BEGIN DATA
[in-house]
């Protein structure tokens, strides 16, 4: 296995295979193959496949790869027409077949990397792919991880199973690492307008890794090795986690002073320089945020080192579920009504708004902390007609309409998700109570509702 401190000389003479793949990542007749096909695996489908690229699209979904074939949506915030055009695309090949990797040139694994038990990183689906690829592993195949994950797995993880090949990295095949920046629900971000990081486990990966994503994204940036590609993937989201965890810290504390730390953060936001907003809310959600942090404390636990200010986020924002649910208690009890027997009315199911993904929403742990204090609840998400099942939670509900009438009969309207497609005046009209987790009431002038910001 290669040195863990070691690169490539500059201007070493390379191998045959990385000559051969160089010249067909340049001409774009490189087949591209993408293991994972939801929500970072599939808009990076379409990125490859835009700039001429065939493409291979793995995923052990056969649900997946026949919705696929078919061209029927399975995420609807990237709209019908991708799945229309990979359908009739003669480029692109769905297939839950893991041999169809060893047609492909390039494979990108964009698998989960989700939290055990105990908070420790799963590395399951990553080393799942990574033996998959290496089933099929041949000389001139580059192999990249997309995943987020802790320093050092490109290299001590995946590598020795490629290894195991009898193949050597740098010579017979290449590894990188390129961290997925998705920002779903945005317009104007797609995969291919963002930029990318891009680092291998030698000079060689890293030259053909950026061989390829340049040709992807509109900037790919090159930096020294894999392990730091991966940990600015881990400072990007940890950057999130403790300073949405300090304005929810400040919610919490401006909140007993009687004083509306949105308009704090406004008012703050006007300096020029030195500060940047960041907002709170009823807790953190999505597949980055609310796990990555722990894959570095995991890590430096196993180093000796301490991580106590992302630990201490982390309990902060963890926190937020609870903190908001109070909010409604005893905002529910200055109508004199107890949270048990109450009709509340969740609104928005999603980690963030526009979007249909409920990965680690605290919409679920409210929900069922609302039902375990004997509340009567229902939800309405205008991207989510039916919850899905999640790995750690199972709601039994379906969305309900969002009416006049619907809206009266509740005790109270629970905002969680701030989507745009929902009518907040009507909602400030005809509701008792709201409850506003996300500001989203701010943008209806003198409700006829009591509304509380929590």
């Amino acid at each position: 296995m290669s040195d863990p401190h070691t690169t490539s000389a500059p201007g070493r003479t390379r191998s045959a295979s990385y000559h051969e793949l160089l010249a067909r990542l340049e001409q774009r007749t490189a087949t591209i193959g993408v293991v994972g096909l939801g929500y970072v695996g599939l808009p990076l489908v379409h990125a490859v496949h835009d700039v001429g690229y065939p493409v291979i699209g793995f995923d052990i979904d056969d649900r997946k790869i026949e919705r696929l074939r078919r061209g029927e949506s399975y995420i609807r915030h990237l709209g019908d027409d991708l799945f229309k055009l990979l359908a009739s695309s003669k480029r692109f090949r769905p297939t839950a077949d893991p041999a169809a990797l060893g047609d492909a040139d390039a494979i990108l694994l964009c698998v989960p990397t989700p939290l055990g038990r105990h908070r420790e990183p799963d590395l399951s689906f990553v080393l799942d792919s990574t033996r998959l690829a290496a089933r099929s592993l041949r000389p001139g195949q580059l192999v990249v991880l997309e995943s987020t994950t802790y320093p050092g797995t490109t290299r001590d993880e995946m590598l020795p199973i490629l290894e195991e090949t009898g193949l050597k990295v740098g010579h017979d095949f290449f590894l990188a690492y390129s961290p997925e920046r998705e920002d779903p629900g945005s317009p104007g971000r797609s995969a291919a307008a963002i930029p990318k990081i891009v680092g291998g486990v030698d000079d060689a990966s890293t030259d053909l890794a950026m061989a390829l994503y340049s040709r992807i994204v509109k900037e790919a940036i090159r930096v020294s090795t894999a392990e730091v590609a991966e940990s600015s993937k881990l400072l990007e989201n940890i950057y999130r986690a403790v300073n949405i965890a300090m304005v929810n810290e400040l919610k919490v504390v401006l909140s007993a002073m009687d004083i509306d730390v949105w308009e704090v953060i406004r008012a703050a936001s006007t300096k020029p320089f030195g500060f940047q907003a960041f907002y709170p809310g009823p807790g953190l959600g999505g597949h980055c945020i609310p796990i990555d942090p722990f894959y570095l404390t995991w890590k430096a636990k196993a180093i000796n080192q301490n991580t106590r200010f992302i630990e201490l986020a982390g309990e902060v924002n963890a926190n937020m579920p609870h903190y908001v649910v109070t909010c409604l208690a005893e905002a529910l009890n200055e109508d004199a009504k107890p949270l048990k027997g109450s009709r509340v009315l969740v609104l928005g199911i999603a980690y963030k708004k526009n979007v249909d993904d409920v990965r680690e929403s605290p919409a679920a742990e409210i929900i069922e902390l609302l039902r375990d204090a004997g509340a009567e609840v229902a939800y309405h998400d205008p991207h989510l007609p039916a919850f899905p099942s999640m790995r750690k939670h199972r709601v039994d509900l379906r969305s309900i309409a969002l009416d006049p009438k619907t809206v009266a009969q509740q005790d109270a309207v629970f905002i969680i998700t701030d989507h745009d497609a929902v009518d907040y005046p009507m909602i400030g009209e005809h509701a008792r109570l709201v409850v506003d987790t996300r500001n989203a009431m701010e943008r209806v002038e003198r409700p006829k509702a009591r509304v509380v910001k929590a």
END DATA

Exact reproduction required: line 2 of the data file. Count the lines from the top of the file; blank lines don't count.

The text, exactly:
């Protein structure tokens, strides 16, 4: 296995295979193959496949790869027409077949990397792919991880199973690492307008890794090795986690002073320089945020080192579920009504708004902390007609309409998700109570509702 401190000389003479793949990542007749096909695996489908690229699209979904074939949506915030055009695309090949990797040139694994038990990183689906690829592993195949994950797995993880090949990295095949920046629900971000990081486990990966994503994204940036590609993937989201965890810290504390730390953060936001907003809310959600942090404390636990200010986020924002649910208690009890027997009315199911993904929403742990204090609840998400099942939670509900009438009969309207497609005046009209987790009431002038910001 290669040195863990070691690169490539500059201007070493390379191998045959990385000559051969160089010249067909340049001409774009490189087949591209993408293991994972939801929500970072599939808009990076379409990125490859835009700039001429065939493409291979793995995923052990056969649900997946026949919705696929078919061209029927399975995420609807990237709209019908991708799945229309990979359908009739003669480029692109769905297939839950893991041999169809060893047609492909390039494979990108964009698998989960989700939290055990105990908070420790799963590395399951990553080393799942990574033996998959290496089933099929041949000389001139580059192999990249997309995943987020802790320093050092490109290299001590995946590598020795490629290894195991009898193949050597740098010579017979290449590894990188390129961290997925998705920002779903945005317009104007797609995969291919963002930029990318891009680092291998030698000079060689890293030259053909950026061989390829340049040709992807509109900037790919090159930096020294894999392990730091991966940990600015881990400072990007940890950057999130403790300073949405300090304005929810400040919610919490401006909140007993009687004083509306949105308009704090406004008012703050006007300096020029030195500060940047960041907002709170009823807790953190999505597949980055609310796990990555722990894959570095995991890590430096196993180093000796301490991580106590992302630990201490982390309990902060963890926190937020609870903190908001109070909010409604005893905002529910200055109508004199107890949270048990109450009709509340969740609104928005999603980690963030526009979007249909409920990965680690605290919409679920409210929900069922609302039902375990004997509340009567229902939800309405205008991207989510039916919850899905999640790995750690199972709601039994379906969305309900969002009416006049619907809206009266509740005790109270629970905002969680701030989507745009929902009518907040009507909602400030005809509701008792709201409850506003996300500001989203701010943008209806003198409700006829009591509304509380929590």